But there are simple descriptive statistics for categorical variables and we cover them in this module. There are also inferential statistics for single categorical variables - those are covered in Module 5.2. We wrap up this module by studying descriptive and inferential statistics for multiple samples of categorical variables in Module 5.3.

Before we get to work, let me also note that there is a second categorical variable in Worksheet 5.1.1 - rating of the quality of the shopping experience by shoppers participating in the customer survey. The Rating variable has three "values": Excellent, Good and Poor. I need to point out that by tradition, we sometimes do assign a value to this type of categorical variable, such as 3 = Excellent, 2 = Good, and 1 = Poor. When we do that, we are treating the variable as if it were numerical (quantitative) and it's data were measured on an interval scale. Sometimes we even compute descriptive statistics such as the average rating. Of course, when we do so, we have to recognize that the numbers assigned are arbitrary and zero is meaningless to interval scaled data (we could use the scores 10 = Excellent; 5 = Good; and 1 = Poor).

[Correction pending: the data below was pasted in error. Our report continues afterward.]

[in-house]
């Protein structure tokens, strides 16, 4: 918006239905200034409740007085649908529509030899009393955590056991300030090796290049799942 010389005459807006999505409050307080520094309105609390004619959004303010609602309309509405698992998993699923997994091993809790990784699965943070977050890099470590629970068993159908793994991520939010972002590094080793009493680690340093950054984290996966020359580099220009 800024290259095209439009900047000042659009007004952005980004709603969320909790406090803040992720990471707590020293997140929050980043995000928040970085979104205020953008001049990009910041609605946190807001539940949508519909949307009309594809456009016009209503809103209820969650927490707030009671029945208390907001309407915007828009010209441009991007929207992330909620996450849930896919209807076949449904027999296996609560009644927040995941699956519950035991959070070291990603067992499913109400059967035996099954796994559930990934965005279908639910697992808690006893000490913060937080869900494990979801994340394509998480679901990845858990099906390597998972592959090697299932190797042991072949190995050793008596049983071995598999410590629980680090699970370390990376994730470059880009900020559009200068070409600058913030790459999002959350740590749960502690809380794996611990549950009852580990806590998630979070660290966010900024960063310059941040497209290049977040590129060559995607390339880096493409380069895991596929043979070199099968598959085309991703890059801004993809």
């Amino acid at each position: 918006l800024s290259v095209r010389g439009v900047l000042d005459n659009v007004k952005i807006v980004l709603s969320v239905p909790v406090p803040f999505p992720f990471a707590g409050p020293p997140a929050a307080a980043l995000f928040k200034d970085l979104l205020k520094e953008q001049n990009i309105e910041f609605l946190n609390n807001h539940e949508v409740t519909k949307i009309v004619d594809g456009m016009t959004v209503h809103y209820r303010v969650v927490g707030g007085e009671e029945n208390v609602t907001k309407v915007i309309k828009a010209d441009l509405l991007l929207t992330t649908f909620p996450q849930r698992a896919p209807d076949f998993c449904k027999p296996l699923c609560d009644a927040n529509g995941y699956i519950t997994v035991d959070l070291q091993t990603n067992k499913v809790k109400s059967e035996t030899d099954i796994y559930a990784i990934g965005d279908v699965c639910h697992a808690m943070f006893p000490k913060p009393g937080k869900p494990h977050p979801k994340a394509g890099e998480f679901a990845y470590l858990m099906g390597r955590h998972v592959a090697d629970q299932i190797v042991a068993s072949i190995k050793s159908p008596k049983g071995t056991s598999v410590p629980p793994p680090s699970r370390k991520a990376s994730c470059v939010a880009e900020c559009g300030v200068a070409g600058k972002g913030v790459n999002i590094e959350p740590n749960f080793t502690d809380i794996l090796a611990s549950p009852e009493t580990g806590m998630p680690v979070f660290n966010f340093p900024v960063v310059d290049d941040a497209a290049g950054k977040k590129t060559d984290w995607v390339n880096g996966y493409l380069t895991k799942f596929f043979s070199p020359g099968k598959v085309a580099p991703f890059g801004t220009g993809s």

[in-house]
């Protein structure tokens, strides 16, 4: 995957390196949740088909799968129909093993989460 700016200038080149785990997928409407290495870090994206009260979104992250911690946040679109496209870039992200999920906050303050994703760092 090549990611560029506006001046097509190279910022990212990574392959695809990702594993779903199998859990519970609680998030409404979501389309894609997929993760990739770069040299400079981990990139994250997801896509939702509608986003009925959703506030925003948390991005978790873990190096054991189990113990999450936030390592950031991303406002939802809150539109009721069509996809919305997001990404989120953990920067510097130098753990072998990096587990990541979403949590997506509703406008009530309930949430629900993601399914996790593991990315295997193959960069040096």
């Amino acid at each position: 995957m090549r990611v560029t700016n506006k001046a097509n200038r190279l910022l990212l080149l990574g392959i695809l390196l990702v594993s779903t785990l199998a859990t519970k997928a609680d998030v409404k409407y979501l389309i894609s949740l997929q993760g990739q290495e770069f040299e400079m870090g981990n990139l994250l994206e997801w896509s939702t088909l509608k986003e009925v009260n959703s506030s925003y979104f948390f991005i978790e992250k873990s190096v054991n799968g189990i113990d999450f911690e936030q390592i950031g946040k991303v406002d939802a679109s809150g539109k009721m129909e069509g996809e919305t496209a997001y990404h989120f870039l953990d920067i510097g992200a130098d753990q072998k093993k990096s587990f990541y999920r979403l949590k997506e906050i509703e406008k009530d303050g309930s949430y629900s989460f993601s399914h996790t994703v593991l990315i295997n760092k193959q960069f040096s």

However, for this module, we are not going to assume we can convert the categorical variable into a quantitative variable. We are going to analyze it as a categorical variable. The tools we introduce in this Module are used frequently in business - especially with customer surveys that contain many categorical variables, from demographic characteristics to attitudes to behaviors.